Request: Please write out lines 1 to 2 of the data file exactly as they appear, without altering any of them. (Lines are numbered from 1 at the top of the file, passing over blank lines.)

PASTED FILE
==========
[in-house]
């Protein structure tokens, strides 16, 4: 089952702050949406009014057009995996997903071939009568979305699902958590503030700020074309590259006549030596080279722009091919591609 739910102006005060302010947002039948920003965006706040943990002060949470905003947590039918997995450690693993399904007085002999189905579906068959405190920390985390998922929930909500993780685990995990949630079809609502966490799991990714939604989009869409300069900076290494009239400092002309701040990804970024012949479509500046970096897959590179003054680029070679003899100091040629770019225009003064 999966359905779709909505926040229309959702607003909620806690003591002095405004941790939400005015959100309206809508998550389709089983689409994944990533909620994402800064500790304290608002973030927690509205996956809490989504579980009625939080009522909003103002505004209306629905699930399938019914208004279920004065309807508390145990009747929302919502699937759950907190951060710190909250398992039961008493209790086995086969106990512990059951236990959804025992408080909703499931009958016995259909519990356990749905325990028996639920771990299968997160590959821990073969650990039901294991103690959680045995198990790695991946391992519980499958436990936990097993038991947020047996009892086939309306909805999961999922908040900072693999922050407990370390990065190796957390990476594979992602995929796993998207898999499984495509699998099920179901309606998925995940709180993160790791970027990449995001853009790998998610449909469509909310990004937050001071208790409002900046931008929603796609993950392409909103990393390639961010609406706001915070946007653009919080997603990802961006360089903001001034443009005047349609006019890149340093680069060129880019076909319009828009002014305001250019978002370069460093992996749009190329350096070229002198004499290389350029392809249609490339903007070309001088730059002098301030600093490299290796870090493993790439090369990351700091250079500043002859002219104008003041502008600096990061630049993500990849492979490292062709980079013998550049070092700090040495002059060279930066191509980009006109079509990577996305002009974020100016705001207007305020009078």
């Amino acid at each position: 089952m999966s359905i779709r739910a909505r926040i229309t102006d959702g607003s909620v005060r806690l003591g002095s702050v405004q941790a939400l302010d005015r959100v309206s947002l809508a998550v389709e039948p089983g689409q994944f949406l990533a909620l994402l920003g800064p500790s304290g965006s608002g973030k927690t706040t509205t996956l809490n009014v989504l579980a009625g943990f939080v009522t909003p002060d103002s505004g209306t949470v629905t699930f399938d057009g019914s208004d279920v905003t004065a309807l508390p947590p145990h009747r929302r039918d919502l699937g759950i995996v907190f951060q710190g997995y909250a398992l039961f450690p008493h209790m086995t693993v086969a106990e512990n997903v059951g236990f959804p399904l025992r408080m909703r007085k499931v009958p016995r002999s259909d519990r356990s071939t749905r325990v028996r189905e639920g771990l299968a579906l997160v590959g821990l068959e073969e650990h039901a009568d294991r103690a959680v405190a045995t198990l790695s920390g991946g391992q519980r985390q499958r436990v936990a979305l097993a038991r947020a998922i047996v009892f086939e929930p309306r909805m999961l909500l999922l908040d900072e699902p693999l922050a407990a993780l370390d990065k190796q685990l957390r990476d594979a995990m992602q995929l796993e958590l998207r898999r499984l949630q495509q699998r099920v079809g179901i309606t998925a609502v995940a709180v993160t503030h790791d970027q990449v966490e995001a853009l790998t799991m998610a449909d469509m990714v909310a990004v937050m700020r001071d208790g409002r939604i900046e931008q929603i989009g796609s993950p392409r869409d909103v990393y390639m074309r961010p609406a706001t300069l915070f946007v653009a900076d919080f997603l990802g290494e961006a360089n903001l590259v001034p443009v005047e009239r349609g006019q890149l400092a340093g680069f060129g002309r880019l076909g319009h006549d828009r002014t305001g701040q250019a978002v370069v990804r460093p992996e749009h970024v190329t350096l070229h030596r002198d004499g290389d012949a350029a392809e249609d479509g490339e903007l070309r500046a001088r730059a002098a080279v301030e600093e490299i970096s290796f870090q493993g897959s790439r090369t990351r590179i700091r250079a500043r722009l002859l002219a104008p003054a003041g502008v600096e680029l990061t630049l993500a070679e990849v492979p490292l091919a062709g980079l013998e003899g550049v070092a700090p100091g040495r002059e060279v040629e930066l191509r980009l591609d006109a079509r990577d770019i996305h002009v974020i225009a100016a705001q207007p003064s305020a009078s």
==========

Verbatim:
[in-house]
């Protein structure tokens, strides 16, 4: 089952702050949406009014057009995996997903071939009568979305699902958590503030700020074309590259006549030596080279722009091919591609 739910102006005060302010947002039948920003965006706040943990002060949470905003947590039918997995450690693993399904007085002999189905579906068959405190920390985390998922929930909500993780685990995990949630079809609502966490799991990714939604989009869409300069900076290494009239400092002309701040990804970024012949479509500046970096897959590179003054680029070679003899100091040629770019225009003064 999966359905779709909505926040229309959702607003909620806690003591002095405004941790939400005015959100309206809508998550389709089983689409994944990533909620994402800064500790304290608002973030927690509205996956809490989504579980009625939080009522909003103002505004209306629905699930399938019914208004279920004065309807508390145990009747929302919502699937759950907190951060710190909250398992039961008493209790086995086969106990512990059951236990959804025992408080909703499931009958016995259909519990356990749905325990028996639920771990299968997160590959821990073969650990039901294991103690959680045995198990790695991946391992519980499958436990936990097993038991947020047996009892086939309306909805999961999922908040900072693999922050407990370390990065190796957390990476594979992602995929796993998207898999499984495509699998099920179901309606998925995940709180993160790791970027990449995001853009790998998610449909469509909310990004937050001071208790409002900046931008929603796609993950392409909103990393390639961010609406706001915070946007653009919080997603990802961006360089903001001034443009005047349609006019890149340093680069060129880019076909319009828009002014305001250019978002370069460093992996749009190329350096070229002198004499290389350029392809249609490339903007070309001088730059002098301030600093490299290796870090493993790439090369990351700091250079500043002859002219104008003041502008600096990061630049993500990849492979490292062709980079013998550049070092700090040495002059060279930066191509980009006109079509990577996305002009974020100016705001207007305020009078």